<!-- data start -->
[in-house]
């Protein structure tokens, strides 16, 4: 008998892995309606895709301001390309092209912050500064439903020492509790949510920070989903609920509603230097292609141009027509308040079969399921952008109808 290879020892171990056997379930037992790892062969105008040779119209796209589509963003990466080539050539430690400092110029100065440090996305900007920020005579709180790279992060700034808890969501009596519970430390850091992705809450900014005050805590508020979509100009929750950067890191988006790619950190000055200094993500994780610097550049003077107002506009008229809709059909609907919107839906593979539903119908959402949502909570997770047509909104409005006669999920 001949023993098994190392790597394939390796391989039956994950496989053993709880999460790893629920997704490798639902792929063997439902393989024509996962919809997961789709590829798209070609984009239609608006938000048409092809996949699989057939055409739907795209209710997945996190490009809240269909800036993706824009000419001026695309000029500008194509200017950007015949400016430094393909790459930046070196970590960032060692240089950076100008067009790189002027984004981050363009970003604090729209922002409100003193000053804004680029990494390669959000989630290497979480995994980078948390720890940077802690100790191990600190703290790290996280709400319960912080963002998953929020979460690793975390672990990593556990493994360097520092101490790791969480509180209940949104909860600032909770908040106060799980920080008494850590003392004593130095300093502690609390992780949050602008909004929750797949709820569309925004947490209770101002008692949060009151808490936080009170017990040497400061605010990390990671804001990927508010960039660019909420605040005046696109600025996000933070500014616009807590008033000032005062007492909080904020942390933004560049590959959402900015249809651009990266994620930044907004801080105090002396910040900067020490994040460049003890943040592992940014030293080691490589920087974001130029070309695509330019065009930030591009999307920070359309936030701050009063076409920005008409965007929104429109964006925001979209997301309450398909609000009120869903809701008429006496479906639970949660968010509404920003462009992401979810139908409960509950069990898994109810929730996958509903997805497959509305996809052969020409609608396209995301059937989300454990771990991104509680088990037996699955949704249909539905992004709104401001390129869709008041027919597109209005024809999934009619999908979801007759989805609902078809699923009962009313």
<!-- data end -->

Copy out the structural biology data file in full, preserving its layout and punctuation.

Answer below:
[in-house]
């Protein structure tokens, strides 16, 4: 008998892995309606895709301001390309092209912050500064439903020492509790949510920070989903609920509603230097292609141009027509308040079969399921952008109808 290879020892171990056997379930037992790892062969105008040779119209796209589509963003990466080539050539430690400092110029100065440090996305900007920020005579709180790279992060700034808890969501009596519970430390850091992705809450900014005050805590508020979509100009929750950067890191988006790619950190000055200094993500994780610097550049003077107002506009008229809709059909609907919107839906593979539903119908959402949502909570997770047509909104409005006669999920 001949023993098994190392790597394939390796391989039956994950496989053993709880999460790893629920997704490798639902792929063997439902393989024509996962919809997961789709590829798209070609984009239609608006938000048409092809996949699989057939055409739907795209209710997945996190490009809240269909800036993706824009000419001026695309000029500008194509200017950007015949400016430094393909790459930046070196970590960032060692240089950076100008067009790189002027984004981050363009970003604090729209922002409100003193000053804004680029990494390669959000989630290497979480995994980078948390720890940077802690100790191990600190703290790290996280709400319960912080963002998953929020979460690793975390672990990593556990493994360097520092101490790791969480509180209940949104909860600032909770908040106060799980920080008494850590003392004593130095300093502690609390992780949050602008909004929750797949709820569309925004947490209770101002008692949060009151808490936080009170017990040497400061605010990390990671804001990927508010960039660019909420605040005046696109600025996000933070500014616009807590008033000032005062007492909080904020942390933004560049590959959402900015249809651009990266994620930044907004801080105090002396910040900067020490994040460049003890943040592992940014030293080691490589920087974001130029070309695509330019065009930030591009999307920070359309936030701050009063076409920005008409965007929104429109964006925001979209997301309450398909609000009120869903809701008429006496479906639970949660968010509404920003462009992401979810139908409960509950069990898994109810929730996958509903997805497959509305996809052969020409609608396209995301059937989300454990771990991104509680088990037996699955949704249909539905992004709104401001390129869709008041027919597109209005024809999934009619999908979801007759989805609902078809699923009962009313």